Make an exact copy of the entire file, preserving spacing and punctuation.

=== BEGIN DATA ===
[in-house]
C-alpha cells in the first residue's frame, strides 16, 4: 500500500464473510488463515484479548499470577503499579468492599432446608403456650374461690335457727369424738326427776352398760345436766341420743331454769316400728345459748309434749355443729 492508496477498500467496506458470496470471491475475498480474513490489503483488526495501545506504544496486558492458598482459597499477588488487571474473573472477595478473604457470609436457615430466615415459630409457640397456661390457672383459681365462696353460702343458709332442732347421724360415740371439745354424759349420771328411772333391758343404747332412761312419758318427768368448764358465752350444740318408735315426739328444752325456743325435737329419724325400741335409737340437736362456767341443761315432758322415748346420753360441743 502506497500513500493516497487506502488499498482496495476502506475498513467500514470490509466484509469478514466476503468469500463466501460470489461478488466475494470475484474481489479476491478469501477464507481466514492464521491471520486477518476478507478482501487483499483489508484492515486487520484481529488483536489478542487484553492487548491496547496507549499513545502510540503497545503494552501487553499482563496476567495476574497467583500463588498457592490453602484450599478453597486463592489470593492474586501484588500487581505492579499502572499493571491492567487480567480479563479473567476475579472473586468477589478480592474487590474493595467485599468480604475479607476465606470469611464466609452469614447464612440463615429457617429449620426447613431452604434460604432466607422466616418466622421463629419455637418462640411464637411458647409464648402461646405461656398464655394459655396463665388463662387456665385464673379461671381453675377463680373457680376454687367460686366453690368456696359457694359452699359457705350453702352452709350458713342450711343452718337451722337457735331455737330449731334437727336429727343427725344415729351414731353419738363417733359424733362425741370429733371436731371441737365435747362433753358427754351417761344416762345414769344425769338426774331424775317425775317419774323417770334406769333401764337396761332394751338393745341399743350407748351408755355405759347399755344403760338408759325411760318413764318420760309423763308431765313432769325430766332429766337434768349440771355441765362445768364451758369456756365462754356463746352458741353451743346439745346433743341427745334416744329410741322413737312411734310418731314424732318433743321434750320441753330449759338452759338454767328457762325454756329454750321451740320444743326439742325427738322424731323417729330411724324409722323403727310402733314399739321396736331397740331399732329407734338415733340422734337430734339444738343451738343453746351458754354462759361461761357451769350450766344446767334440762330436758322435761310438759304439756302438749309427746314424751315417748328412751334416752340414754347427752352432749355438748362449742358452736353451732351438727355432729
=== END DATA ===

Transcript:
[in-house]
C-alpha cells in the first residue's frame, strides 16, 4: 500500500464473510488463515484479548499470577503499579468492599432446608403456650374461690335457727369424738326427776352398760345436766341420743331454769316400728345459748309434749355443729 492508496477498500467496506458470496470471491475475498480474513490489503483488526495501545506504544496486558492458598482459597499477588488487571474473573472477595478473604457470609436457615430466615415459630409457640397456661390457672383459681365462696353460702343458709332442732347421724360415740371439745354424759349420771328411772333391758343404747332412761312419758318427768368448764358465752350444740318408735315426739328444752325456743325435737329419724325400741335409737340437736362456767341443761315432758322415748346420753360441743 502506497500513500493516497487506502488499498482496495476502506475498513467500514470490509466484509469478514466476503468469500463466501460470489461478488466475494470475484474481489479476491478469501477464507481466514492464521491471520486477518476478507478482501487483499483489508484492515486487520484481529488483536489478542487484553492487548491496547496507549499513545502510540503497545503494552501487553499482563496476567495476574497467583500463588498457592490453602484450599478453597486463592489470593492474586501484588500487581505492579499502572499493571491492567487480567480479563479473567476475579472473586468477589478480592474487590474493595467485599468480604475479607476465606470469611464466609452469614447464612440463615429457617429449620426447613431452604434460604432466607422466616418466622421463629419455637418462640411464637411458647409464648402461646405461656398464655394459655396463665388463662387456665385464673379461671381453675377463680373457680376454687367460686366453690368456696359457694359452699359457705350453702352452709350458713342450711343452718337451722337457735331455737330449731334437727336429727343427725344415729351414731353419738363417733359424733362425741370429733371436731371441737365435747362433753358427754351417761344416762345414769344425769338426774331424775317425775317419774323417770334406769333401764337396761332394751338393745341399743350407748351408755355405759347399755344403760338408759325411760318413764318420760309423763308431765313432769325430766332429766337434768349440771355441765362445768364451758369456756365462754356463746352458741353451743346439745346433743341427745334416744329410741322413737312411734310418731314424732318433743321434750320441753330449759338452759338454767328457762325454756329454750321451740320444743326439742325427738322424731323417729330411724324409722323403727310402733314399739321396736331397740331399732329407734338415733340422734337430734339444738343451738343453746351458754354462759361461761357451769350450766344446767334440762330436758322435761310438759304439756302438749309427746314424751315417748328412751334416752340414754347427752352432749355438748362449742358452736353451732351438727355432729